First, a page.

As the march began Neil and I climbed to the top of a bridge to observe. The line of people just kept coming and coming and coming and coming and coming. I had chills (and do again writing this) as I watched a never ending sea of people chanting and singing and laughing. United in a belief that they were going to bring justice to their country. It was beautiful.

Not soon into the march the military began sending out helicopters to fly low over the protesters to intimidate (there was no other reason for their presence). It had little effect as the people just screamed at them, shaking fists in the air (I'll admit, it worked on me a few times...!).

We saw many graffiti artists along the route... :)...

We marched in the hot sun for hours, up and down hills, under bridges, past roads blocked by the military. All in peace. All in unity. All in a spirit of conviviality. Truth be told, it was a hell of a lot of fun. People commented on my sun burn (obtained from the previous weekend's 100 mile bike race) - "you're a tomato!" they exclaimed!

It must be noted that of the team of Neil and Dani I stood out significantly more. Light hair, blue eyes, light (bright red) skin. Through that I never felt threatened, never targeted, I was accepted by the people even though I spoke no Spanish (though I tried...accidentally telling a woman I hated food when she offered me her sandwich...hahahaha). I was a part of the people, regardless.

We made it all the way to the airport to find the military had blocked the entrance and Zelaya's plane was not to land that day. We stayed and enjoyed the atmosphere around the airport until the crowd was told to disperse and meet again the next morning to march on the airport.

Happy 4th of July - Neil and I had a true 4th this year having spent the day marching for freedom. Never going to forget that.

Second night waking to bombings.

"A woman's whole life in a single day. Just one day. And in that day her whole life" - Woolf

Got up and didn't march with the people, instead climbed to the top of a hill with a giant Christ statue on top, with a view over all of Tegucigalpa. It was amazing. We then got anxious and cabbed to the airport to observe the goings on. Our cabbie had to drive us around the back way as the traditional roads were closed. When he dropped us off we were confused. The streets by airport were empty. Eerily empty. The red cross had established itself in each back street but the streets were bare. We soon saw military and police crowded into trucks, sirens blaring speeding down the road toward town. We looked at each other and immediately followed.

Shortly after we realized that the military and police had set up a road block. Blocking the people from marching on the airport, and we were BEHIND it. We debated which side of the military was the safest side to be on and decided we'd stick with the press corps for the time being. We positioned ourselves on a ledge overlooking the military in formation - all waiting, tensely, for the people to arrive. Which, in time they did - but the military chased us off at this point (I posted a video of this previously) - so we ran behind the barricade and climbed a grassy hill on the other side with military in front of us and behind. We positioned ourselves behind the press workers wearing full flack jackets, toting gas masks and helmets. Nerves were high.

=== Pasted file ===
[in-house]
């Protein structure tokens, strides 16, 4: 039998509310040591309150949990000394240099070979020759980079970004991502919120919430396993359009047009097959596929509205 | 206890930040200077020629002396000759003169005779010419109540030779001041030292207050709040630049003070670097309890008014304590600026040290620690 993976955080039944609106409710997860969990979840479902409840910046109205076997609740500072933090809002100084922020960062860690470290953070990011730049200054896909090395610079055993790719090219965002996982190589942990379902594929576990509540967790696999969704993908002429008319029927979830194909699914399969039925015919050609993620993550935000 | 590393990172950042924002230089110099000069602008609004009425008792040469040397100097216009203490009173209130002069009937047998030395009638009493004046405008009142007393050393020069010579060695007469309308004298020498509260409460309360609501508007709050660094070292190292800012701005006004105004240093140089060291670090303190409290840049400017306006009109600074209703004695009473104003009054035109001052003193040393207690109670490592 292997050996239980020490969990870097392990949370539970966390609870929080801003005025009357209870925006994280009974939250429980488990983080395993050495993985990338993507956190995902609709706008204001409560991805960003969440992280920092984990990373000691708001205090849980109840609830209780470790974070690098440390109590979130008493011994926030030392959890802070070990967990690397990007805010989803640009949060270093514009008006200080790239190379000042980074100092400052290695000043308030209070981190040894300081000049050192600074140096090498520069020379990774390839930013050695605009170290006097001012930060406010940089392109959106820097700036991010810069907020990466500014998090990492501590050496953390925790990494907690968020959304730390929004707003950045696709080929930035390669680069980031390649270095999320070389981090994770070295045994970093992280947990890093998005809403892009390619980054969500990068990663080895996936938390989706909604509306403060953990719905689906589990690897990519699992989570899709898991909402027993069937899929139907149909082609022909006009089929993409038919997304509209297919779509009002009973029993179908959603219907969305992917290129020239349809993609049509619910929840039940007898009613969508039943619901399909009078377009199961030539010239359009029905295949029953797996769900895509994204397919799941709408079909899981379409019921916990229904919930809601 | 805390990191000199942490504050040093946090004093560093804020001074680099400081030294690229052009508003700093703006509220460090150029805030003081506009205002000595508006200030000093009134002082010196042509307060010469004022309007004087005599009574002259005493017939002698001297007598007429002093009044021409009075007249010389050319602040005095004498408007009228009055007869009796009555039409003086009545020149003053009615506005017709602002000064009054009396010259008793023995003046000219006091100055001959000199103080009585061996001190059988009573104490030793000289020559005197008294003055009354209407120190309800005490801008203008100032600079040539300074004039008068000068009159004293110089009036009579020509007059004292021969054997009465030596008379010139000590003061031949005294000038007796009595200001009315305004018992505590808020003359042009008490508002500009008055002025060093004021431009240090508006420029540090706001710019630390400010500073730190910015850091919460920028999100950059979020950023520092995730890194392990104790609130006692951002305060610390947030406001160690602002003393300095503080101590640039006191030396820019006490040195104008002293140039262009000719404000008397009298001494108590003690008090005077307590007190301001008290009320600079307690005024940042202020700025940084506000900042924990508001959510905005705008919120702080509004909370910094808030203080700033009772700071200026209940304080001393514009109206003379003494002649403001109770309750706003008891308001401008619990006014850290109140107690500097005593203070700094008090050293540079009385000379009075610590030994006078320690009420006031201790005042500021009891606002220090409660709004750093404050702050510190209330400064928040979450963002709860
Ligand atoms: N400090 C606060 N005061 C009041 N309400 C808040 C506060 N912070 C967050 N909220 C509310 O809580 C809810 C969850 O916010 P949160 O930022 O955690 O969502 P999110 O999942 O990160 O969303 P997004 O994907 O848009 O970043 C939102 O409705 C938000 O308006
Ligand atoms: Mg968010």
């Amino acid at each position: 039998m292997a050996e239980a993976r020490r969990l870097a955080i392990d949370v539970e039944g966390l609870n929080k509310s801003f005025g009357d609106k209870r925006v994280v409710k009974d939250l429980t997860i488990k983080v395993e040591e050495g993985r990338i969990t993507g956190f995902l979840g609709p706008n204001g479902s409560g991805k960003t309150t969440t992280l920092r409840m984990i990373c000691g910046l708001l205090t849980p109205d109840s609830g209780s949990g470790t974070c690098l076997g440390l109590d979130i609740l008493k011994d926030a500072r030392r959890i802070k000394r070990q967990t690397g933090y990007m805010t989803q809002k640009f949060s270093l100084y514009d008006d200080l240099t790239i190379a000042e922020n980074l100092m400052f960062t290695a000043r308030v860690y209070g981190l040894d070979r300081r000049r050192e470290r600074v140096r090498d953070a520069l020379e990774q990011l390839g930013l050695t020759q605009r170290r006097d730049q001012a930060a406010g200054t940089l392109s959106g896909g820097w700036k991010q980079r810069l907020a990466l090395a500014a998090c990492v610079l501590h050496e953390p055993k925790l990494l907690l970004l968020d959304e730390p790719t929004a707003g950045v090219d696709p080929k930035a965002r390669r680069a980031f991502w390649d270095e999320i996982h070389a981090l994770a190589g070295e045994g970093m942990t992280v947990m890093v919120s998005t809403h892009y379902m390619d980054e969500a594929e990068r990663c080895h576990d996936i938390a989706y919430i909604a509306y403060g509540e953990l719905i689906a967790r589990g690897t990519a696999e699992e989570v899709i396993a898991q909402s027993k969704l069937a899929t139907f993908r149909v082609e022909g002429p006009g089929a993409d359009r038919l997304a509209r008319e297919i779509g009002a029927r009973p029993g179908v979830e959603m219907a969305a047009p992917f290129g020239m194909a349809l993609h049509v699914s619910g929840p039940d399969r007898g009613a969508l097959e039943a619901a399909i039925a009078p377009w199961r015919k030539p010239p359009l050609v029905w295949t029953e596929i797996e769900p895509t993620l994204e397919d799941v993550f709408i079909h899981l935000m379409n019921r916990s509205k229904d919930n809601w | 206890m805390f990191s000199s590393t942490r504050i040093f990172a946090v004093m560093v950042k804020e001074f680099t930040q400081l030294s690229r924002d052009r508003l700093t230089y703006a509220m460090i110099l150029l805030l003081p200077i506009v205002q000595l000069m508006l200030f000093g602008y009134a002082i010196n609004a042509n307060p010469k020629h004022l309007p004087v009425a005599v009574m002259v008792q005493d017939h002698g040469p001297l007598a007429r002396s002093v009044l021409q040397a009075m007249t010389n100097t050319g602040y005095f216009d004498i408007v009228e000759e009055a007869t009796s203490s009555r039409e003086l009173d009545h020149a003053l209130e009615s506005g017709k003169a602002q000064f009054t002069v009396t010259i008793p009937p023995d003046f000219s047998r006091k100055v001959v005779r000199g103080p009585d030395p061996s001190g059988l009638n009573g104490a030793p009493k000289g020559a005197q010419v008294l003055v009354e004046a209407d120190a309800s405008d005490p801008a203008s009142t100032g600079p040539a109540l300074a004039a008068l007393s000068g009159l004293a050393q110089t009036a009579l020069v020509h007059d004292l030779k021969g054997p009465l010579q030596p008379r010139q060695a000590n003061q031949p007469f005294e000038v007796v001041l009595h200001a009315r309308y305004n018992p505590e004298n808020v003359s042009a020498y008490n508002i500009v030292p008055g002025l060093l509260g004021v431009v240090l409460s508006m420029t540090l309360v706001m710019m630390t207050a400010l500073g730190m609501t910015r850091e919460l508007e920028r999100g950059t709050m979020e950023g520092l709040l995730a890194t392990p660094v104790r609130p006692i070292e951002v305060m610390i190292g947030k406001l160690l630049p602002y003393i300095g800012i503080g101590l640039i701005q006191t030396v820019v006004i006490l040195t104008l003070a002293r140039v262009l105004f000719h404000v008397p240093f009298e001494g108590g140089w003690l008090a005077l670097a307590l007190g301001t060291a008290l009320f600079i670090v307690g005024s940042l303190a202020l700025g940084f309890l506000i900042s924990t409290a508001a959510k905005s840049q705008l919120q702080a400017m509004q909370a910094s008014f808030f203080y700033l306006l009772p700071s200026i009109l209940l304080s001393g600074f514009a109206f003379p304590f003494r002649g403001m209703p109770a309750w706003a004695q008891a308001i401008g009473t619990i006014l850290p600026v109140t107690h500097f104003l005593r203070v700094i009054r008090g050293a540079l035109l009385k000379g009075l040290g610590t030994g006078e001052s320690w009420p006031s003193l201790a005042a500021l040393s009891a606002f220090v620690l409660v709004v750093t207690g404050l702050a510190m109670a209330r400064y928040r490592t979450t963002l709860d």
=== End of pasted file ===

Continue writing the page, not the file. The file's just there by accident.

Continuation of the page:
A group of protesters marched in front linked arm in arm and placed themselves as a barricade between other protesters and the military, "we will not be violent!" was the cry shouted form megaphones. AND THEY WEREN'T. I'm emotional about this. The people were never violent. I have footage of them handing water to the military men who were blocking their path to welcome their democratically elected president home. The people kept chanting at the military, "Pueblo unete!" True ahimsa in Honduras.

From our vantage point we saw the military general talking on his radio and the police chiefs joining with him. The press began to swarm. Not too long after the announcement came over the loud speaker that the military was going to RETREAT! The people had taken the streets! Row by row the military retreated, "give them room! give them time to get away!" was the cry from the loudspeaker. Brotherhood, in its truest form.

After the last of the police had dispersed the people slowly began marching forward. Oh the atmosphere was lively! I filmed for four solid minutes on my crappy digital camera as the wave of protesters marched by. They saw Neil and I with some of the press corps on the hill and they shouted and cheered and smiled and waved at us. Victoriously.

We slowly made our way to the gates of the airport. Zelayas plane was coming the radio reports were saying over and over. The people dispersed a bit around the airport and waited. Neil and I made our way to the front of the crowd that had gathered by the runway. A small fence with barbed wire was all that separated us from the military behind.